The Star Spangled Banner was adopted as the national anthem in 1931. Over the years there have been suggestions that it be abandoned in favor of other songs. Here is what Wikipedia, the lazy man’s reference has to say:
“The Star-Spangled Banner” is the national anthem of the United States. The lyrics come from the “Defence of Fort M’Henry“, a poem written on September 14, 1814, by 35-year-old lawyer and amateur poet Francis Scott Key after witnessing the bombardment of Fort McHenry by British ships of the Royal Navy in Baltimore Harbor during the Battle of Baltimore in the War of 1812.
The poem was set to the tune of a popular British song written by John Stafford Smith for the Anacreontic Society, a men’s social club in London. “To Anacreon in Heaven” (or “The Anacreontic Song”), with various lyrics, was already popular in the United States.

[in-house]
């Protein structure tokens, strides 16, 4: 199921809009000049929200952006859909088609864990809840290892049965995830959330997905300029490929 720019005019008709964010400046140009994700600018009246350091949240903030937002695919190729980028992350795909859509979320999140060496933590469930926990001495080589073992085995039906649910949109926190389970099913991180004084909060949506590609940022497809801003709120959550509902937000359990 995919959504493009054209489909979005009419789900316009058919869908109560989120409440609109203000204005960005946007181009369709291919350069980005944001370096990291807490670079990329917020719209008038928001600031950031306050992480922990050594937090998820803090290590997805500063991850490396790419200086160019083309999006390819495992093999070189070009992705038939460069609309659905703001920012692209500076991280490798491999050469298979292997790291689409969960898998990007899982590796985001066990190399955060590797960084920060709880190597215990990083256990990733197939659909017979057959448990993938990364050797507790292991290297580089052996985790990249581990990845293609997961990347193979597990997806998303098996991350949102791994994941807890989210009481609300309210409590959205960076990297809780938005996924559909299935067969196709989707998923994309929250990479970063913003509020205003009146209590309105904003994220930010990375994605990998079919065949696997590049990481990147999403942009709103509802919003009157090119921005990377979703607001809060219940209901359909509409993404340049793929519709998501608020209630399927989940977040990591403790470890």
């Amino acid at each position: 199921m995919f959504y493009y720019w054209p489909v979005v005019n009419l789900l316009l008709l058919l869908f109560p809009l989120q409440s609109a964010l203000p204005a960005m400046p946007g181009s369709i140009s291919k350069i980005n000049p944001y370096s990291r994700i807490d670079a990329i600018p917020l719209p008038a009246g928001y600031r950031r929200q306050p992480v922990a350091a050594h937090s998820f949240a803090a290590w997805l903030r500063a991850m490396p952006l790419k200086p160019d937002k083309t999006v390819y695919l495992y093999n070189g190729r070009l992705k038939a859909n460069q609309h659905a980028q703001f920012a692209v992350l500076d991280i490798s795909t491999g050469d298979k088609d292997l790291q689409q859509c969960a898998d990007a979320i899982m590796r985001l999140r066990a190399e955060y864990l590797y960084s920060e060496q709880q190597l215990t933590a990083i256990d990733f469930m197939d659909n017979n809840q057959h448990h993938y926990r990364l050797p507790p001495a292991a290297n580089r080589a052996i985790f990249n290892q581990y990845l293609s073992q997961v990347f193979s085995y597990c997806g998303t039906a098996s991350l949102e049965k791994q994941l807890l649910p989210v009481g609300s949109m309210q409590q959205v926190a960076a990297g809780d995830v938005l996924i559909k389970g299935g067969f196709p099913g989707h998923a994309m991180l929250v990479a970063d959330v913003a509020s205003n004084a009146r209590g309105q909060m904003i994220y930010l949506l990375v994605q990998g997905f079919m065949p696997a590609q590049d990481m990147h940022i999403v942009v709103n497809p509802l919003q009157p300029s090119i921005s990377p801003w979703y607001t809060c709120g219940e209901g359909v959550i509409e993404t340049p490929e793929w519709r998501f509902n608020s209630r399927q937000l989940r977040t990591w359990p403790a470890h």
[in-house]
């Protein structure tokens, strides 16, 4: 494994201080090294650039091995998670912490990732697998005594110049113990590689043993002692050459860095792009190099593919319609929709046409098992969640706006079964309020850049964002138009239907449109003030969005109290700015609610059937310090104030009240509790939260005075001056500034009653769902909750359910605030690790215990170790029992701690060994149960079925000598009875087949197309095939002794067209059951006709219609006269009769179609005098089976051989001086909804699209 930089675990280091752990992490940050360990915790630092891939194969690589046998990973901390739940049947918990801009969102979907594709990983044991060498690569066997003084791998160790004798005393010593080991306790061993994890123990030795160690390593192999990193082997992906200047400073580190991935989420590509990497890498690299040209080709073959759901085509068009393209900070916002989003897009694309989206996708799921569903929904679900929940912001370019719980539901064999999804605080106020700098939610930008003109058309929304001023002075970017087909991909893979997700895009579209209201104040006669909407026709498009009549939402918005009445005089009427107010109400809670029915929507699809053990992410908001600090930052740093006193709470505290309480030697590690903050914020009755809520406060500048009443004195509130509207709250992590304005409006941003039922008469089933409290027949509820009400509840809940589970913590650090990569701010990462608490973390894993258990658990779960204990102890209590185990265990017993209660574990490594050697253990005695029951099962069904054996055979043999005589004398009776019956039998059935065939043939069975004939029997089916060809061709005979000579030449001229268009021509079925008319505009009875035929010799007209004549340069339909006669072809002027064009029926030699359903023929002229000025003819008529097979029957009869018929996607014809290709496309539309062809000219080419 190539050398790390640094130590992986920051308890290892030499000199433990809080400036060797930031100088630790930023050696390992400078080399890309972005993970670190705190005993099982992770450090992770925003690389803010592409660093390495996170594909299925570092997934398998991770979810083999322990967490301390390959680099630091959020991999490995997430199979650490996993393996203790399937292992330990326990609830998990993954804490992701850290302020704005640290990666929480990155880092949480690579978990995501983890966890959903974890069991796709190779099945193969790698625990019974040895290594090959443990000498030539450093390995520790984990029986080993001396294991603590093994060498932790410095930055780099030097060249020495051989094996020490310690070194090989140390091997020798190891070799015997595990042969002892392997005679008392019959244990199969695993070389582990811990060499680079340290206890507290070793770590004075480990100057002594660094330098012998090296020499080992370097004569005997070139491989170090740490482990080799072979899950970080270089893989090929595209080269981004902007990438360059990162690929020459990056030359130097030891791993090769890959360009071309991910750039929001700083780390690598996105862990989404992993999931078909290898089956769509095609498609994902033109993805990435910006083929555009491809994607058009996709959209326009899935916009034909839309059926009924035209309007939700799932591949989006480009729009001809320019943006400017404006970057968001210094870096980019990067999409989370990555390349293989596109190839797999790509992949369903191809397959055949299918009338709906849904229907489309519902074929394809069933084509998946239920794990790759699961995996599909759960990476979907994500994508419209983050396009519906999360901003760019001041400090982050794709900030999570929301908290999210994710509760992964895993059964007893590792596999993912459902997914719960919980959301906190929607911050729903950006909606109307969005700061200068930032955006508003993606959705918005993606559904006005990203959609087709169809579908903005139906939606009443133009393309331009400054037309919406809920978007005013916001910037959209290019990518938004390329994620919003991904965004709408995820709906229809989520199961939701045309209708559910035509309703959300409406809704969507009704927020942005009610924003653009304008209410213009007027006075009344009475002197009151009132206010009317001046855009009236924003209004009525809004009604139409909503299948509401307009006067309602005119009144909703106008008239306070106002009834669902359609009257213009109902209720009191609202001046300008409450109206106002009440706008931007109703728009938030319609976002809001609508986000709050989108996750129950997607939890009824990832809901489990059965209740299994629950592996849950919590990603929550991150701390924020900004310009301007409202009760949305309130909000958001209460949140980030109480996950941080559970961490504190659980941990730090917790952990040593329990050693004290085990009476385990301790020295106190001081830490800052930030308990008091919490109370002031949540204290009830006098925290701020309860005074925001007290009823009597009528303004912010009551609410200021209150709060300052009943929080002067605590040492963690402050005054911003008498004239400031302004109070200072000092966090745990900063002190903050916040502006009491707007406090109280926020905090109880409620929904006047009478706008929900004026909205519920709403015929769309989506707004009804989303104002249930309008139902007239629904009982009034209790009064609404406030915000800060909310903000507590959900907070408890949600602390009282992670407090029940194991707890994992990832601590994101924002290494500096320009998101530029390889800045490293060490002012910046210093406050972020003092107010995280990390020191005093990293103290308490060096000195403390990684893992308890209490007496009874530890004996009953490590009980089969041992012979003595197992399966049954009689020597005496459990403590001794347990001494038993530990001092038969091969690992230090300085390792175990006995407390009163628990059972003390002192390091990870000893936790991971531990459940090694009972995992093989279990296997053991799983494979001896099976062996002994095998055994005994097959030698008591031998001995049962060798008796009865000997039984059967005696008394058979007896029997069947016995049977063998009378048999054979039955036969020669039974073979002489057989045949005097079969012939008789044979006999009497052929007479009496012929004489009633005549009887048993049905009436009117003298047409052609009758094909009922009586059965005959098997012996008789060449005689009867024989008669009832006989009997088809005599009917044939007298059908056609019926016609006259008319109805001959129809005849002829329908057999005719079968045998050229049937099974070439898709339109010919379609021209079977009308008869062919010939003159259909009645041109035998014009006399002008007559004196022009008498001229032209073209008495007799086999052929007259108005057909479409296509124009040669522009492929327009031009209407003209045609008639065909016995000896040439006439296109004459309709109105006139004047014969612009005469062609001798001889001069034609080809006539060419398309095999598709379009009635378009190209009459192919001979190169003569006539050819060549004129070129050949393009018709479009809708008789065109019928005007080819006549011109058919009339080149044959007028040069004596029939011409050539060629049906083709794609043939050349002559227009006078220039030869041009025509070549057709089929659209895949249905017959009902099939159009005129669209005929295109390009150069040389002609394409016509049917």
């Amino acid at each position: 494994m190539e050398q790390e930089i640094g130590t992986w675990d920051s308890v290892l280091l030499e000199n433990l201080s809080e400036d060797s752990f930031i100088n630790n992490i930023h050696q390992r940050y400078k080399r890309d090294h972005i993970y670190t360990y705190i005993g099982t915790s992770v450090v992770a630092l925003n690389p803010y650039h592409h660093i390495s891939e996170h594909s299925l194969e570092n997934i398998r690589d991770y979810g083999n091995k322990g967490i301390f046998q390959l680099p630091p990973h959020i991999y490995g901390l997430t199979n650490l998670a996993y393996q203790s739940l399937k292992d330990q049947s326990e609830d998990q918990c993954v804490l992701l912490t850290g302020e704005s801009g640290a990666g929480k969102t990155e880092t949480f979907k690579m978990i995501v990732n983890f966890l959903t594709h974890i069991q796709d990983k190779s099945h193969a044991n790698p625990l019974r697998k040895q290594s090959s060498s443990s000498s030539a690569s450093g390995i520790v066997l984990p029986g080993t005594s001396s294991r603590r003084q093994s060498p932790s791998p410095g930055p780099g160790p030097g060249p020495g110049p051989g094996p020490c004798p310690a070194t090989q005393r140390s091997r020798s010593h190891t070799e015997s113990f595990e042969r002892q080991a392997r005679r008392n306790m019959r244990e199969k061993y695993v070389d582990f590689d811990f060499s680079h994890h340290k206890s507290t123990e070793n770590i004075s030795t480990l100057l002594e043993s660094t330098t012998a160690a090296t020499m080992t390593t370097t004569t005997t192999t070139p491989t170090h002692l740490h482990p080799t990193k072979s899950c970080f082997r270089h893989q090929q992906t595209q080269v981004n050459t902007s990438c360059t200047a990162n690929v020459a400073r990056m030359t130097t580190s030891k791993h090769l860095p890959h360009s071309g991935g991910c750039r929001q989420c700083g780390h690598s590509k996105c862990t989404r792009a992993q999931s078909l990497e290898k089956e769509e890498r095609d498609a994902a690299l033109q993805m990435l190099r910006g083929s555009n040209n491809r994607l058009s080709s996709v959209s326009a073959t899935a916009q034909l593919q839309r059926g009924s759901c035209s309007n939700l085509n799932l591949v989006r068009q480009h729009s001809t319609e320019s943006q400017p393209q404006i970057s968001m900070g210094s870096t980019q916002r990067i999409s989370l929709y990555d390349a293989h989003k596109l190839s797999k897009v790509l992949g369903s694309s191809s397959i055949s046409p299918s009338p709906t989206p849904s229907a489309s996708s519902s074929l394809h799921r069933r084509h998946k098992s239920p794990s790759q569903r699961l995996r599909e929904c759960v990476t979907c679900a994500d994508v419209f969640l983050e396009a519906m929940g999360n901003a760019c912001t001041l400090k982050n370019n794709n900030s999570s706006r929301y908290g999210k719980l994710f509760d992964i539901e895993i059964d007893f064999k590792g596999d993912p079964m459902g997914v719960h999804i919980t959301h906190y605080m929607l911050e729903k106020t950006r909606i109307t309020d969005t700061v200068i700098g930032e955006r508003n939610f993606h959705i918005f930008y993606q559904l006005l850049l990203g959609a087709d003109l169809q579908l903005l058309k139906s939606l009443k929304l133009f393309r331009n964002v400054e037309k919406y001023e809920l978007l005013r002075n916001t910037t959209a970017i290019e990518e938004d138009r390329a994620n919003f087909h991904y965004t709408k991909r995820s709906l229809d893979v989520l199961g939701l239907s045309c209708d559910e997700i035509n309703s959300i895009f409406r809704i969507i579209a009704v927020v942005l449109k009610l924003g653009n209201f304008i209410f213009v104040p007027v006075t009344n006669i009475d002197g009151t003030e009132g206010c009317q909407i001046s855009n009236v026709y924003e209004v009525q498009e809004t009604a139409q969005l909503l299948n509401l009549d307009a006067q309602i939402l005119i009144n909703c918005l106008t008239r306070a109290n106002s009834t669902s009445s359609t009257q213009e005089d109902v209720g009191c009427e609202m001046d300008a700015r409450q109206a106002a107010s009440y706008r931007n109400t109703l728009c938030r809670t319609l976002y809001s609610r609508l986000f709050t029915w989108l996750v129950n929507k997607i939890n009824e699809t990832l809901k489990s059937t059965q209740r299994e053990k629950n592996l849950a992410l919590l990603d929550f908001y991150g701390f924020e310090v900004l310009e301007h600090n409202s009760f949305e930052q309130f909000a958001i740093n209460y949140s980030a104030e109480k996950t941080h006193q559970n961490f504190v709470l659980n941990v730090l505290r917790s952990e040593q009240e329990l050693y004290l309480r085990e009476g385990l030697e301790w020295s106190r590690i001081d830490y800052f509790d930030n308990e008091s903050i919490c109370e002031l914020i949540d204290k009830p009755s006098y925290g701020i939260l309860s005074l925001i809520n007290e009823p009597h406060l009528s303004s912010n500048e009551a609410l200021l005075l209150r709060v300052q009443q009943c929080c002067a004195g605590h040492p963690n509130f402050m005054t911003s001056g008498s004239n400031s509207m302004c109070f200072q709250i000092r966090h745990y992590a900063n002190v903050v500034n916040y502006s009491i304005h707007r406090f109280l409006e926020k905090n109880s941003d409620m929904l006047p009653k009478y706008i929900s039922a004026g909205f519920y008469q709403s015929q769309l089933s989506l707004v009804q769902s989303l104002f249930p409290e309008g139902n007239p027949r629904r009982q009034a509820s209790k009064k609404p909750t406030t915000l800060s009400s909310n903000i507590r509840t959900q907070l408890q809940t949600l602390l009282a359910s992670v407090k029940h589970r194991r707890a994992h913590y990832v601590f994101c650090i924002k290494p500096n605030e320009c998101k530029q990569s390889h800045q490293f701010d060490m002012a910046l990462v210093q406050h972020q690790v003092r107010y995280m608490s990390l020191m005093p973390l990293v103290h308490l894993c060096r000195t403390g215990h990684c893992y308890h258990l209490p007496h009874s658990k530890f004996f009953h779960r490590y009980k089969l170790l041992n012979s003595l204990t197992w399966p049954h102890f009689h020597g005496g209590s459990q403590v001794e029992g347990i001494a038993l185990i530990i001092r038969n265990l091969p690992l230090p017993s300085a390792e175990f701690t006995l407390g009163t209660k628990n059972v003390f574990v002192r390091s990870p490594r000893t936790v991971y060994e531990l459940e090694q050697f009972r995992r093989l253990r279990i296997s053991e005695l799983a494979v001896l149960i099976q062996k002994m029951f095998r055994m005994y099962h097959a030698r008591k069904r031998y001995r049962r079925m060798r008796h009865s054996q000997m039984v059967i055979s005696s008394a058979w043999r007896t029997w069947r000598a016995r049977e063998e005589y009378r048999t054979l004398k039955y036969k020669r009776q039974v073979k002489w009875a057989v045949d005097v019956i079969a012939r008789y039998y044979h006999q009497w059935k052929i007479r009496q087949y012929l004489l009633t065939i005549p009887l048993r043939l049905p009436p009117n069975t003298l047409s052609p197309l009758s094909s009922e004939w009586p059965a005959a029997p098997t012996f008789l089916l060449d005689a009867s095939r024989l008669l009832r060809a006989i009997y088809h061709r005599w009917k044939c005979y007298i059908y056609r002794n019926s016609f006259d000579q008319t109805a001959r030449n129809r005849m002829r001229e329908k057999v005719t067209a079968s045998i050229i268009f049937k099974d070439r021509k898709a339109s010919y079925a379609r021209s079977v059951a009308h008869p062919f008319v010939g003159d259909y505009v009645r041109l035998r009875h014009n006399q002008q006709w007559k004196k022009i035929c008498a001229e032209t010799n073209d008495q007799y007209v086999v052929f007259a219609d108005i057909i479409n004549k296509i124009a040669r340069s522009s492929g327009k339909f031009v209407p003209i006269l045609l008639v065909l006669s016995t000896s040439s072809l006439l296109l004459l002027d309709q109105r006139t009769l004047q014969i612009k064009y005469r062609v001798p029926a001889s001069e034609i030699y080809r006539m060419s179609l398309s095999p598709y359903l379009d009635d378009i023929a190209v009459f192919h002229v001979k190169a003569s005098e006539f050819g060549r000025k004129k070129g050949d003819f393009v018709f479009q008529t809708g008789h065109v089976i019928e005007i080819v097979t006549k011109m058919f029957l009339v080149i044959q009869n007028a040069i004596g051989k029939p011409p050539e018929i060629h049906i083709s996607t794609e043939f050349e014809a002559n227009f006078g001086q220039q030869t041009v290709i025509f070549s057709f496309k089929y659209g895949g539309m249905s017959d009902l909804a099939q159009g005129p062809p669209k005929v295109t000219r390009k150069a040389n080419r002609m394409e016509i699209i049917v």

With a range of 19 semitones, it is known for being very difficult to sing. Although the poem has four stanzas, only the first is commonly sung today.
In my own experience, I have to agree with some of the criticism. The tune is beyond the abilities of most people. The fact that the tune was adapted from a British drinking song has amused the British for decades. Most people know some of the lyrics, but few know them all. It is a long song. Think you know the “Star Spangled Banner?” There are actually four stanzas but only one is generally used.
With all that being said, I can’t go along with the LA Times. The Times wants to adopt Bill Withers song, “Lean On Me.” I like Bill Withers and I especially like his rendition of the song. Just not as a national anthem.
I racked my brain and finally came up with what I regard as a better substitute for a national anthem, “Louie Louie,” by the Kingsmen. Those of a certain age will remember it. For both young and old I include this from U Tube.
My nomination has the advantage of being short. If one doesn’t know the lyrics it is perfectly acceptable to fake it. The tune has a good beat. You can dance to it. What’s not to like?
Write your congress critter. Let’s give “Louie Louie” the recognition it deserves!